The most depressing thing about the partisan political gridlock in Washington D.C. at present isn't the one-upmanship being practiced by both parties against each other. It isn't the competing policies and positions. It isn't the posturing for the news media, or the intolerance of others' opinions, or the openly voiced contempt so many politicians display towards each other.
It's the avoidance of reality.
There is one single issue confronting the USA today that dwarfs all others. Unless and until it is solved, all other issues will be essentially sideshows, because this one issue can bring them all down and destroy them all in a heartbeat.
That issue is our national debt - federal, state, local, corporate and private.
- At the time of writing, according to the US Treasury, the federal government debt - money it's borrowed to pay for its programs and policies, but not yet repaid - stands at $19,846,009,616,285.34.
- At the time of writing, according to the National Debt Clock, the total debt of the fifty US states - what state governments have borrowed to pay for their programs and policies - amounts to $1,206,071,409,000.
- At the time of writing, according to the National Debt Clock, the total debt of US cities and towns - what local governments have borrowed to pay for their programs and policies - amounts to $1,925,789,975,000.
- At the time of writing, according to the National Debt Clock, total US debt - which "includes Household, Business, State and Local Governments, Financial Institutions, and the Federal Government" - amounts to $68,392,662,000,000. That averages out to over $210,000 per citizen. That's what every single one of us - you and I - owes, per capita, to repay this sum.
- It's not just government or commercial debt that's the problem. At the time of writing, according to the National Debt Clock, total personal debt in the USA - which "includes all personal obligations: Mortgage Debt and (Consumer Debt), which includes Car Loans and short term revolving Credit Card Debt" - amounts to $18,204,074,000,000. That averages out to over $56,000 per citizen.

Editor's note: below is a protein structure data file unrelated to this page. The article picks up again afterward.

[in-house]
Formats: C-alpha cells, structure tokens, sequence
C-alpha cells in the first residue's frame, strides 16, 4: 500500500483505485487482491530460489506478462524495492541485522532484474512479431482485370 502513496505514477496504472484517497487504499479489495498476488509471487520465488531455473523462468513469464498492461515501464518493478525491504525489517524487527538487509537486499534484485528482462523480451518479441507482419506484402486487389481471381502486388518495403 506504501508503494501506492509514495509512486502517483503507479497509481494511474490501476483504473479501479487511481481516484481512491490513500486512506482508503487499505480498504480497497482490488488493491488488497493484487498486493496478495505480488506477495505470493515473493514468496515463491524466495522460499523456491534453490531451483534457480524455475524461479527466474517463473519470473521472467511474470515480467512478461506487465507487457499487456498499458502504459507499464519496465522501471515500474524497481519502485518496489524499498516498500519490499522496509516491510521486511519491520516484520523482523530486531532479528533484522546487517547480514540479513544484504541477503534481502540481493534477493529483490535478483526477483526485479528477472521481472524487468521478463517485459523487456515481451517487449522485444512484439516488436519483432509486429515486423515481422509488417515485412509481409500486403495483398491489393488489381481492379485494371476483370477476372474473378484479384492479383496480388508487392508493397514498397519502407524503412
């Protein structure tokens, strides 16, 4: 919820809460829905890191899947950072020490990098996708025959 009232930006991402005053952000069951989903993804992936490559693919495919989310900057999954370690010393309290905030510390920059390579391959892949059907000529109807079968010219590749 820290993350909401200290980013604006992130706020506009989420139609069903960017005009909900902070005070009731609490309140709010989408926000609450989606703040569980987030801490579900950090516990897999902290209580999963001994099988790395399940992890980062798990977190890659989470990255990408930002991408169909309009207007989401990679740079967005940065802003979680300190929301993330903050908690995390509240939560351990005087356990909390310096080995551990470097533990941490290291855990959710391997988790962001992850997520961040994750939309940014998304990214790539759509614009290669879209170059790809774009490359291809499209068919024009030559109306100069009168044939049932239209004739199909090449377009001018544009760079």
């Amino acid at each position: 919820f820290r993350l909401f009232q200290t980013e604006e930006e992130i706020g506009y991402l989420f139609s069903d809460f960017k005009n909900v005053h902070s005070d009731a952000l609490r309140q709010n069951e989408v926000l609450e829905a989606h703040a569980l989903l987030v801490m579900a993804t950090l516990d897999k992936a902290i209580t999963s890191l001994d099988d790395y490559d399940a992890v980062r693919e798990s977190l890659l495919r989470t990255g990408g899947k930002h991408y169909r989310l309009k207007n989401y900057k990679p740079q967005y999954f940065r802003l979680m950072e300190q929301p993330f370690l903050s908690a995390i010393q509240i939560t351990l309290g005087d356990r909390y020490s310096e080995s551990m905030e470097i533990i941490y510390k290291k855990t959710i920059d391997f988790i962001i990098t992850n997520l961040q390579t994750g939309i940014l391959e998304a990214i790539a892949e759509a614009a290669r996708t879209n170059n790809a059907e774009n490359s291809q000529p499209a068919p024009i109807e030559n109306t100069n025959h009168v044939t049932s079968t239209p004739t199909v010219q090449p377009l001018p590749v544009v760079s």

Let those numbers sink in for a moment. The big ones are in trillions of dollars. That's a big 'T'. Add to them the unfunded liabilities of the US government. "Unfunded" means that there is currently no money available to pay for these future financial commitments. At the time of writing, according to the National Debt Clock, total US unfunded liability - including "Social Security, Medicare Parts A, B and D, Federal Debt held by the Public, plus Federal Employee and Veteran Benefits" - amounts to approximately $105,513,454,000,000. That averages out to over $879,000 per taxpayer.
What's more, every one of those numbers is increasing, second by second, minute by minute, hour by hour, day by day. Go to the National Debt Clock and watch the numbers grow.
It doesn't matter what policies, proposals, budgets, etc. are worked out in Washington if they don't begin by taking into account this fiscal disaster in the making. It's all very well for President Trump to say he wants an additional $54 billion in defense spending, which he'll pay for by cutting other federal expenditure by the same amount. That's chump change. The real problem is the federal government debt as a whole, which is approximately 367 times greater than the proposed increase in defense spending. Unless the latter is addressed, it will eventually swamp any and all federal programs. It's simply unsustainable.
We've spoken of this problem many times before, so I won't go into all the sad, sordid details yet again. Suffice it to say that if we had to pay a realistic rate of interest on our national debt, instead of the artificially low rates imposed by the Federal Reserve through its monetary policy, our current annual budget would be simply wiped out by interest costs. Non-discretionary spending would be entirely consumed by interest on our national debt, and entitlement programs - including Social Security and Medicare - would be next on the list. There would be no alternative. It's all very well to say that "We paid into Social Security, and we want our money back!" The money is gone. There is no such thing as a Social Security trust fund. That money was invested in US government bonds, and spent by previous generations of politicians. All that's left is a handful of IOU's, payable by the US government - which will be bankrupt by the time it has to pay them.
There are only four ways in which this situation can be resolved.
- We can stagger along, ignoring the problem, until it overwhelms us during the next financial crisis, and all our government programs collapse into bankruptcy.